Guest blog: Chuck Cowdery on those confusing bourbon regulations
Chuck is a leading authority on American whiskey and, of course, one of Malt Advocate magazine’s regular feature writers. He also has a great blog you should be checking out. He’s here to clear up all the confusion about those subtle nuances of American whiskey regulations. Take it away Chuck. (And feel free to ask that question you always wanted the answer to.)
There is a lot of activity in the distilled spirits world right now, much of it at the intersection of production, marketing, and government regulation. Tuthilltown’s sale of its Hudson Whiskey line to William Grant & Sons has raised questions about differences between American and European definitions of whiskey, which have nothing to do with how the word is spelled and everything to do with how and for how long the spirit is aged.
Alcoholic beverages also seem prone to myths, some of which die hard. Although bourbon whiskey is strongly associated with Kentucky, for example, there is no law restricting its manufacture to that state. Many people also believe that Kentucky is the only state name that can appear on a bourbon label but that’s false too. There are similar myths about the relationship between bourbon and Tennessee whiskey.
The actual rules can all easily be found in one place, the Code of Federal Regulations, title 27, part 5, subpart C. The rules apply to all products sold inside the United States, whether made here or imported.
The rules don’t restrict what producers can make, just what they can call it.
They can be confusing.
One easy way to understand them is as a hierarchy or winnowing. The legal definition of “alcohol” is very broad. The definition of “whiskey” is more narrow and the definition of “bourbon whiskey” is even more restrictive. Each level incorporates the requirements of the one below.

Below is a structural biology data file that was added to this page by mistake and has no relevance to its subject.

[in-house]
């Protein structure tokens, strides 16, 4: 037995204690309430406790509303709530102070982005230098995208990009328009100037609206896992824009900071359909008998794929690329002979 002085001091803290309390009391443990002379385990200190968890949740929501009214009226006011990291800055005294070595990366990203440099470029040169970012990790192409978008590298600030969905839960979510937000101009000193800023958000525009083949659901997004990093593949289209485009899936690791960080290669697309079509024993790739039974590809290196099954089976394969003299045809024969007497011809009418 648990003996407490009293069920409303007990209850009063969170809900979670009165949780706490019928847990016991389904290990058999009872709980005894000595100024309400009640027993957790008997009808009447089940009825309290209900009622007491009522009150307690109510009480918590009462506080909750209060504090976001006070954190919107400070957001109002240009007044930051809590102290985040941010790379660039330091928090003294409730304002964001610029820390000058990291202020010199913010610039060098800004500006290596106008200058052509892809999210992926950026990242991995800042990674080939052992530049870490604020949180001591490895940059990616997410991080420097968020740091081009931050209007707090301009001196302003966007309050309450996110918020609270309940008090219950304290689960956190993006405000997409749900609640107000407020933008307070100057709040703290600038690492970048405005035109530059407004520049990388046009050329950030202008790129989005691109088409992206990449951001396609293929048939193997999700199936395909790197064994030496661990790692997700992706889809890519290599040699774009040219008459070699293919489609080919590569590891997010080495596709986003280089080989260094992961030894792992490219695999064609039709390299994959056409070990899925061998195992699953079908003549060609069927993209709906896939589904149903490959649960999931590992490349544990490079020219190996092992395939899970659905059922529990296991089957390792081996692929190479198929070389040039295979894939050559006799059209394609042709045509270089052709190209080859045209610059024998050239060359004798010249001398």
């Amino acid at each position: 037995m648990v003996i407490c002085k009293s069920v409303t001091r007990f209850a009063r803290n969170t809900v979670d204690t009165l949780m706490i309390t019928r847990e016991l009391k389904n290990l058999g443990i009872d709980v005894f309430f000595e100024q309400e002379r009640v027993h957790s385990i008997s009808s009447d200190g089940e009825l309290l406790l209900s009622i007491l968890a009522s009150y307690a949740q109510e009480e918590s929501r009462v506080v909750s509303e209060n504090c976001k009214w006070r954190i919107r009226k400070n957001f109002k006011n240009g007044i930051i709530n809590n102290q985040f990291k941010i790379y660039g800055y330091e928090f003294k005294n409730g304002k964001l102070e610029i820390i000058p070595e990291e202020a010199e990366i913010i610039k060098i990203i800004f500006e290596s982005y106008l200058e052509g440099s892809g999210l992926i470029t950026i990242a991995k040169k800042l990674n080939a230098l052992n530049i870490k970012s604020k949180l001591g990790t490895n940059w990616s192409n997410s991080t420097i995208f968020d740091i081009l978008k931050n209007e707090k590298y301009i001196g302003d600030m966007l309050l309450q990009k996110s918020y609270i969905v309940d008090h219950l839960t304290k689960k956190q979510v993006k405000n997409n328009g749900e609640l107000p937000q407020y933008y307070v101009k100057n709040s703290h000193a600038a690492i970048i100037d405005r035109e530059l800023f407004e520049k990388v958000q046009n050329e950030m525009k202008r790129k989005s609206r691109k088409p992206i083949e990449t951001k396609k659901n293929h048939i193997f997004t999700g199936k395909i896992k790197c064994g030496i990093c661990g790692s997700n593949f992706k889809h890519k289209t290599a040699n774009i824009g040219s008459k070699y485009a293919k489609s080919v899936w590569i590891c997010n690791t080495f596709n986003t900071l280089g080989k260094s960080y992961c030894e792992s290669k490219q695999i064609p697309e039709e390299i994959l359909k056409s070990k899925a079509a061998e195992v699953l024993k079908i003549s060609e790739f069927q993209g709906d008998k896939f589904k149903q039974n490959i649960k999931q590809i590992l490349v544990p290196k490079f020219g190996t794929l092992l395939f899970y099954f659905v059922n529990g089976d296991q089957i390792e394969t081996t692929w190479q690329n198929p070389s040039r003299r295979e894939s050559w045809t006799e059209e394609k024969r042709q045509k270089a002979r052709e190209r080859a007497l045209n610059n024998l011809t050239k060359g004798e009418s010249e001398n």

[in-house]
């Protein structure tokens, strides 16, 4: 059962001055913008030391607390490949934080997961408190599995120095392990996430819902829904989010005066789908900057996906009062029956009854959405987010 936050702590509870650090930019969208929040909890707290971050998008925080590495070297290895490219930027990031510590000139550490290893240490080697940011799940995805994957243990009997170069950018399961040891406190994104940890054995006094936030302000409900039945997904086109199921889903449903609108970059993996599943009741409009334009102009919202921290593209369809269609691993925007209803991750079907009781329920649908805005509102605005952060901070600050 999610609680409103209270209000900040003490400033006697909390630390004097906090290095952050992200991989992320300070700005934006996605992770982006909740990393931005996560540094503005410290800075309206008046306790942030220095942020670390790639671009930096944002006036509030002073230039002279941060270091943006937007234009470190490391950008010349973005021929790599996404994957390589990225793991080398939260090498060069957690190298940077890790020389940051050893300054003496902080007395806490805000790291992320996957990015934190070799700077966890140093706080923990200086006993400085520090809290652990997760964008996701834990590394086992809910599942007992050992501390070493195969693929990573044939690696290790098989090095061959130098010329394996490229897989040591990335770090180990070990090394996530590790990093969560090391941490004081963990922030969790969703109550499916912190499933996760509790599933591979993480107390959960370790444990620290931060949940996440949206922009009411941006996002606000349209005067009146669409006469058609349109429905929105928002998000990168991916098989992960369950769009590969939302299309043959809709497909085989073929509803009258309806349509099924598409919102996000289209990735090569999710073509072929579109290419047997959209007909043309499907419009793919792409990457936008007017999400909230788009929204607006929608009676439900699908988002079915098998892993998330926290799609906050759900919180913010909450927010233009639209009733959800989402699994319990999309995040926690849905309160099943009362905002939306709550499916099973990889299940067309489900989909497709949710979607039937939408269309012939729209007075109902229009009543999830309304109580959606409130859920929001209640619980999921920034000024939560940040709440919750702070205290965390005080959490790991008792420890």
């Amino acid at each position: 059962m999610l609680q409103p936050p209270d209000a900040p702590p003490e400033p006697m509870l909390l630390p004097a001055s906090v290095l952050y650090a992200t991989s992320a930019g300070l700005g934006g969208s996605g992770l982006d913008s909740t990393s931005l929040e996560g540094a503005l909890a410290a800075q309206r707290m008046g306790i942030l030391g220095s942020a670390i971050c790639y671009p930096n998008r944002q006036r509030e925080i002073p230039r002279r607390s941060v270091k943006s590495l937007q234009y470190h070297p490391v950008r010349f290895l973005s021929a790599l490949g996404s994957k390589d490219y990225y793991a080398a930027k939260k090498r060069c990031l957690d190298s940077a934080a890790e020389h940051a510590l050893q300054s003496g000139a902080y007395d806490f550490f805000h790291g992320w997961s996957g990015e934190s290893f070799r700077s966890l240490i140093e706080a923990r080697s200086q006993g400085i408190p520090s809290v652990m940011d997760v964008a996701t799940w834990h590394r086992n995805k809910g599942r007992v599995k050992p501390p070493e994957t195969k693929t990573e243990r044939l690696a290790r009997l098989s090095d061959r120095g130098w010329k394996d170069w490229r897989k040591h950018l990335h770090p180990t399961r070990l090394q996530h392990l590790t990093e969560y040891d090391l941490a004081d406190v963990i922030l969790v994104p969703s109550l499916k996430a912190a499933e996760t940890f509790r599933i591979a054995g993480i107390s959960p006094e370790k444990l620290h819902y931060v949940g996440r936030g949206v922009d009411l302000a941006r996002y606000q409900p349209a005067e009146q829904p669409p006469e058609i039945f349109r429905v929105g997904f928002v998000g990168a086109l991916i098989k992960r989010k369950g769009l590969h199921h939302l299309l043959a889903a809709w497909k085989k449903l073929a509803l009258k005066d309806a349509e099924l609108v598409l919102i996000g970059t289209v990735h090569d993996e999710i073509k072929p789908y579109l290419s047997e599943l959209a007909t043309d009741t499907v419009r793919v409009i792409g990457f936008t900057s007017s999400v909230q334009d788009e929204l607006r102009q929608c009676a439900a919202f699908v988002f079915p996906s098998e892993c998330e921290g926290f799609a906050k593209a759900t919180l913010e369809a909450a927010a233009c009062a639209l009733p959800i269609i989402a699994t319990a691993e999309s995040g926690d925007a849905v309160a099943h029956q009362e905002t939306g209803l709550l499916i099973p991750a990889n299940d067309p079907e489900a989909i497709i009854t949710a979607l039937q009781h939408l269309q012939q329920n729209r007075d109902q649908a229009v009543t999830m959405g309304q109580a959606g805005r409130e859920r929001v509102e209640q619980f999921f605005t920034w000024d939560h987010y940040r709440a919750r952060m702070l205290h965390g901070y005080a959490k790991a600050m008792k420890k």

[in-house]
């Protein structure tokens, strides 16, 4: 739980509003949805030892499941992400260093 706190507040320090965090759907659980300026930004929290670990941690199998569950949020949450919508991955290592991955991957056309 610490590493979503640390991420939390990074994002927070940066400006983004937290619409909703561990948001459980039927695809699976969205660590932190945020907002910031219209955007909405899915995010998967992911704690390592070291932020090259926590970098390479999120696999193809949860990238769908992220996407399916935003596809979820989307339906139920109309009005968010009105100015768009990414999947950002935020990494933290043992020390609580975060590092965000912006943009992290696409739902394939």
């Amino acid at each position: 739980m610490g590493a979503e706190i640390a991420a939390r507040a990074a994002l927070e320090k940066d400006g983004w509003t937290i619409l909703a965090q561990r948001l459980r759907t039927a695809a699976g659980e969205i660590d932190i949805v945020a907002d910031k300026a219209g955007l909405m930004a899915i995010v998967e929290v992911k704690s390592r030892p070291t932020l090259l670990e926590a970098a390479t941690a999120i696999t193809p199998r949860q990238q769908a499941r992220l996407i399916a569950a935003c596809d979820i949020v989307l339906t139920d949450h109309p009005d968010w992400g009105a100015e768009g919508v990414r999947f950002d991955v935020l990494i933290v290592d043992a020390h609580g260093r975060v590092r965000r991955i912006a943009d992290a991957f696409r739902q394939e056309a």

To simply use the term “whiskey” the spirit has to be made from grain, distilled at less than 190° proof (95% ABV), and stored in oak containers. The rules don’t say anything about the type of oak container (new, used, charred, toasted. etc.), nor barrel entry proof, nor minimum age.
European Union (EU) rules are the same except they require a minimum of three years in wood.
For a product to be labeled “bourbon whiskey” it has to meet tighter requirements. The mash must be at least 51% corn, the distillation proof has to be less than 160° proof (80% ABV), the barrel entry proof has to be less than 125° proof (62.5% ABV), and the oak containers have to be new and charred, but there is still no minimum age specified.
Hence Hudson Baby Bourbon Whiskey may be just three months old and legal in the USA, while in the EU it can be called bourbon, but not whiskey.
That brings us to “straight bourbon whiskey,” which has to comply with all of the above plus spend at least two years in wood. Why the word “straight” was chosen to mean “aged in wood for at least two years” I cannot explain.
Finishes and infusions are another controversial area. Many people have argued, incorrectly, that Red Stag by Jim Beam forfeited the right to call itself bourbon by adding a maceration of black cherries and other flavors. Some are raising similar concerns about the new Maker’s Mark 46, which spends a little time in what are technically used barrels, with additional un-charred wood surfaces added. Woodford Reserve, Jim Beam, and Buffalo Trace have all used wood finishes, comparable to single malt scotch finished in sherry casks.
The best way to understand finishes and flavorings is that just as you can’t un-ring a bell, you can’t un-bourbon a bourbon. What you get when you add something to it is “bourbon and…” The official description of Maker’s 46, for example, is “Kentucky bourbon whiskey barrel-finished with oak staves.”
The purpose of these regulations is not to protect the purity of bourbon, it is to ensure that consumers know exactly what they’re buying.